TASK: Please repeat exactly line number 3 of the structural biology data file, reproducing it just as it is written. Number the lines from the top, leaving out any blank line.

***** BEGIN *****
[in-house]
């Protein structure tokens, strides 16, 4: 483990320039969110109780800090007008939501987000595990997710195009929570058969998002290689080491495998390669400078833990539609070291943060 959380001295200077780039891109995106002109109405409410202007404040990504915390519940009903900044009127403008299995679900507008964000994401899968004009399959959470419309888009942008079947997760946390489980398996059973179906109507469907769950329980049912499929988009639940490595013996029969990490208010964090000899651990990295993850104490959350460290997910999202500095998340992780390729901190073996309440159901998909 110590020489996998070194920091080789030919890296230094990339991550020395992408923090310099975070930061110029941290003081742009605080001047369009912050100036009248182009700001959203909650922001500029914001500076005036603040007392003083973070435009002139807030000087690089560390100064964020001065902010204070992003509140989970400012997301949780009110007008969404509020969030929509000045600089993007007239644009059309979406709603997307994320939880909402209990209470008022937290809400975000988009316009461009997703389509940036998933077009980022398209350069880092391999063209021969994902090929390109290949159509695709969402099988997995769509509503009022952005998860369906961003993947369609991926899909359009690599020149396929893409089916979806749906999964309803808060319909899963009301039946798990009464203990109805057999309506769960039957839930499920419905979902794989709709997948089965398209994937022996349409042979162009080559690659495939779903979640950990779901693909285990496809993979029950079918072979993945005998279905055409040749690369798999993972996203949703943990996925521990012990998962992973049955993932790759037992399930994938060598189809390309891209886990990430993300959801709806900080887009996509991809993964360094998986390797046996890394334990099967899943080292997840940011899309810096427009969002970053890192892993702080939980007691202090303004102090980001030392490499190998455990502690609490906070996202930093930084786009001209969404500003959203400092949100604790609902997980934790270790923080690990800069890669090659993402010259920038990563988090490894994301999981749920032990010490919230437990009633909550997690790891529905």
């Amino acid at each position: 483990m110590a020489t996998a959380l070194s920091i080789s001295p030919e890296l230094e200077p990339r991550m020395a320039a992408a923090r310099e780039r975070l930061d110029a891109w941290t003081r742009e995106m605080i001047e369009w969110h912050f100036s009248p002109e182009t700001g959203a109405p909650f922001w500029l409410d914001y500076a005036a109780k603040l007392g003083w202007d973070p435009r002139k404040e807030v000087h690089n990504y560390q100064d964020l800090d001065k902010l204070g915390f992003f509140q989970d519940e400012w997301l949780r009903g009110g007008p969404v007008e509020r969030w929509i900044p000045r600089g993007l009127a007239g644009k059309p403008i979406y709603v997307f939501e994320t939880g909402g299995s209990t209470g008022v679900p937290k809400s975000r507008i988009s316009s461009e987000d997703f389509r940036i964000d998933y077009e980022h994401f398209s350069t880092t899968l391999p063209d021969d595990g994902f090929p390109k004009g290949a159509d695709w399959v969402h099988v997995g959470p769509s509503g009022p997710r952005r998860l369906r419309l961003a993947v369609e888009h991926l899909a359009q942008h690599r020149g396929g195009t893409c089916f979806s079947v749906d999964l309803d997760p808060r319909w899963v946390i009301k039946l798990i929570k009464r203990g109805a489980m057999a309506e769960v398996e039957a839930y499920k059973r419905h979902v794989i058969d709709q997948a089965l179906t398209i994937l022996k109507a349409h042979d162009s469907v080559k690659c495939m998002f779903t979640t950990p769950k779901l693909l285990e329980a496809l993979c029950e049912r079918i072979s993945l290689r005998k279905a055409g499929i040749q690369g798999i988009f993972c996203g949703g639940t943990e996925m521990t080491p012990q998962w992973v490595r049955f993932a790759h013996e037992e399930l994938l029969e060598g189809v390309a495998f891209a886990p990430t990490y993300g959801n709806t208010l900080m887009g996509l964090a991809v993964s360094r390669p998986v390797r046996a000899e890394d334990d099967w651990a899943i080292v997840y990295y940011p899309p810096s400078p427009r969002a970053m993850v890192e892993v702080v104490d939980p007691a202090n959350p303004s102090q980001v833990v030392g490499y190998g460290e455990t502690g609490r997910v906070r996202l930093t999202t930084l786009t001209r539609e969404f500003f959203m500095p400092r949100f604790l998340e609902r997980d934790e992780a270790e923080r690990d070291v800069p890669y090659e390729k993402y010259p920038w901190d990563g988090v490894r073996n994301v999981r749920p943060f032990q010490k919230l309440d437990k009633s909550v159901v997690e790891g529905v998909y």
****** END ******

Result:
């Amino acid at each position: 483990m110590a020489t996998a959380l070194s920091i080789s001295p030919e890296l230094e200077p990339r991550m020395a320039a992408a923090r310099e780039r975070l930061d110029a891109w941290t003081r742009e995106m605080i001047e369009w969110h912050f100036s009248p002109e182009t700001g959203a109405p909650f922001w500029l409410d914001y500076a005036a109780k603040l007392g003083w202007d973070p435009r002139k404040e807030v000087h690089n990504y560390q100064d964020l800090d001065k902010l204070g915390f992003f509140q989970d519940e400012w997301l949780r009903g009110g007008p969404v007008e509020r969030w929509i900044p000045r600089g993007l009127a007239g644009k059309p403008i979406y709603v997307f939501e994320t939880g909402g299995s209990t209470g008022v679900p937290k809400s975000r507008i988009s316009s461009e987000d997703f389509r940036i964000d998933y077009e980022h994401f398209s350069t880092t899968l391999p063209d021969d595990g994902f090929p390109k004009g290949a159509d695709w399959v969402h099988v997995g959470p769509s509503g009022p997710r952005r998860l369906r419309l961003a993947v369609e888009h991926l899909a359009q942008h690599r020149g396929g195009t893409c089916f979806s079947v749906d999964l309803d997760p808060r319909w899963v946390i009301k039946l798990i929570k009464r203990g109805a489980m057999a309506e769960v398996e039957a839930y499920k059973r419905h979902v794989i058969d709709q997948a089965l179906t398209i994937l022996k109507a349409h042979d162009s469907v080559k690659c495939m998002f779903t979640t950990p769950k779901l693909l285990e329980a496809l993979c029950e049912r079918i072979s993945l290689r005998k279905a055409g499929i040749q690369g798999i988009f993972c996203g949703g639940t943990e996925m521990t080491p012990q998962w992973v490595r049955f993932a790759h013996e037992e399930l994938l029969e060598g189809v390309a495998f891209a886990p990430t990490y993300g959801n709806t208010l900080m887009g996509l964090a991809v993964s360094r390669p998986v390797r046996a000899e890394d334990d099967w651990a899943i080292v997840y990295y940011p899309p810096s400078p427009r969002a970053m993850v890192e892993v702080v104490d939980p007691a202090n959350p303004s102090q980001v833990v030392g490499y190998g460290e455990t502690g609490r997910v906070r996202l930093t999202t930084l786009t001209r539609e969404f500003f959203m500095p400092r949100f604790l998340e609902r997980d934790e992780a270790e923080r690990d070291v800069p890669y090659e390729k993402y010259p920038w901190d990563g988090v490894r073996n994301v999981r749920p943060f032990q010490k919230l309440d437990k009633s909550v159901v997690e790891g529905v998909y």